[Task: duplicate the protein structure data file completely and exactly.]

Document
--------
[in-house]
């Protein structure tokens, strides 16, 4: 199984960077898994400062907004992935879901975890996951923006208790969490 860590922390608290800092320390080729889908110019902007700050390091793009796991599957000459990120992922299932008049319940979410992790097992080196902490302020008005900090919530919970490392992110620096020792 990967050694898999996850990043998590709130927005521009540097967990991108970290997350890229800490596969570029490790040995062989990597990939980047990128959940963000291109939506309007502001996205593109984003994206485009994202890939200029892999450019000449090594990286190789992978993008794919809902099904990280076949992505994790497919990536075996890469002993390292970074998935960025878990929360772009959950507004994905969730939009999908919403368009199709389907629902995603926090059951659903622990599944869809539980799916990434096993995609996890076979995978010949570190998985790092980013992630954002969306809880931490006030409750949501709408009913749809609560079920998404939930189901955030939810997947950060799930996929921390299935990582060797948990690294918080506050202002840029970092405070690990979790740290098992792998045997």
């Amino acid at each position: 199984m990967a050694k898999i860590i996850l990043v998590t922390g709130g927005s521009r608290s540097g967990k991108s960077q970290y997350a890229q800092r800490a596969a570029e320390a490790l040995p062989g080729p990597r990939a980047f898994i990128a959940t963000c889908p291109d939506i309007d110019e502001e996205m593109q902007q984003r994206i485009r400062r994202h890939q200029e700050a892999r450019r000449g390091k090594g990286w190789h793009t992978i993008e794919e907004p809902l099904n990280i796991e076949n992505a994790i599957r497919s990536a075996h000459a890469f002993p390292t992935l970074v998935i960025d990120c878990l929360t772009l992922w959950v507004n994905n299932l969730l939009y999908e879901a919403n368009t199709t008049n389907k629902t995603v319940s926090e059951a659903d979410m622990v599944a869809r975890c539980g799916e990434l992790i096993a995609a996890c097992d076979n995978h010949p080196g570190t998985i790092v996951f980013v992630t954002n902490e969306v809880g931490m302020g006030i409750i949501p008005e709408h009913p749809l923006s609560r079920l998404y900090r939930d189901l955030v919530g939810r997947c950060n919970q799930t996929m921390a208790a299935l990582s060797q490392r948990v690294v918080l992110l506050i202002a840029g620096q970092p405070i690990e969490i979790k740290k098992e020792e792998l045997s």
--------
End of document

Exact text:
[in-house]
């Protein structure tokens, strides 16, 4: 199984960077898994400062907004992935879901975890996951923006208790969490 860590922390608290800092320390080729889908110019902007700050390091793009796991599957000459990120992922299932008049319940979410992790097992080196902490302020008005900090919530919970490392992110620096020792 990967050694898999996850990043998590709130927005521009540097967990991108970290997350890229800490596969570029490790040995062989990597990939980047990128959940963000291109939506309007502001996205593109984003994206485009994202890939200029892999450019000449090594990286190789992978993008794919809902099904990280076949992505994790497919990536075996890469002993390292970074998935960025878990929360772009959950507004994905969730939009999908919403368009199709389907629902995603926090059951659903622990599944869809539980799916990434096993995609996890076979995978010949570190998985790092980013992630954002969306809880931490006030409750949501709408009913749809609560079920998404939930189901955030939810997947950060799930996929921390299935990582060797948990690294918080506050202002840029970092405070690990979790740290098992792998045997």
């Amino acid at each position: 199984m990967a050694k898999i860590i996850l990043v998590t922390g709130g927005s521009r608290s540097g967990k991108s960077q970290y997350a890229q800092r800490a596969a570029e320390a490790l040995p062989g080729p990597r990939a980047f898994i990128a959940t963000c889908p291109d939506i309007d110019e502001e996205m593109q902007q984003r994206i485009r400062r994202h890939q200029e700050a892999r450019r000449g390091k090594g990286w190789h793009t992978i993008e794919e907004p809902l099904n990280i796991e076949n992505a994790i599957r497919s990536a075996h000459a890469f002993p390292t992935l970074v998935i960025d990120c878990l929360t772009l992922w959950v507004n994905n299932l969730l939009y999908e879901a919403n368009t199709t008049n389907k629902t995603v319940s926090e059951a659903d979410m622990v599944a869809r975890c539980g799916e990434l992790i096993a995609a996890c097992d076979n995978h010949p080196g570190t998985i790092v996951f980013v992630t954002n902490e969306v809880g931490m302020g006030i409750i949501p008005e709408h009913p749809l923006s609560r079920l998404y900090r939930d189901l955030v919530g939810r997947c950060n919970q799930t996929m921390a208790a299935l990582s060797q490392r948990v690294v918080l992110l506050i202002a840029g620096q970092p405070i690990e969490i979790k740290k098992e020792e792998l045997s």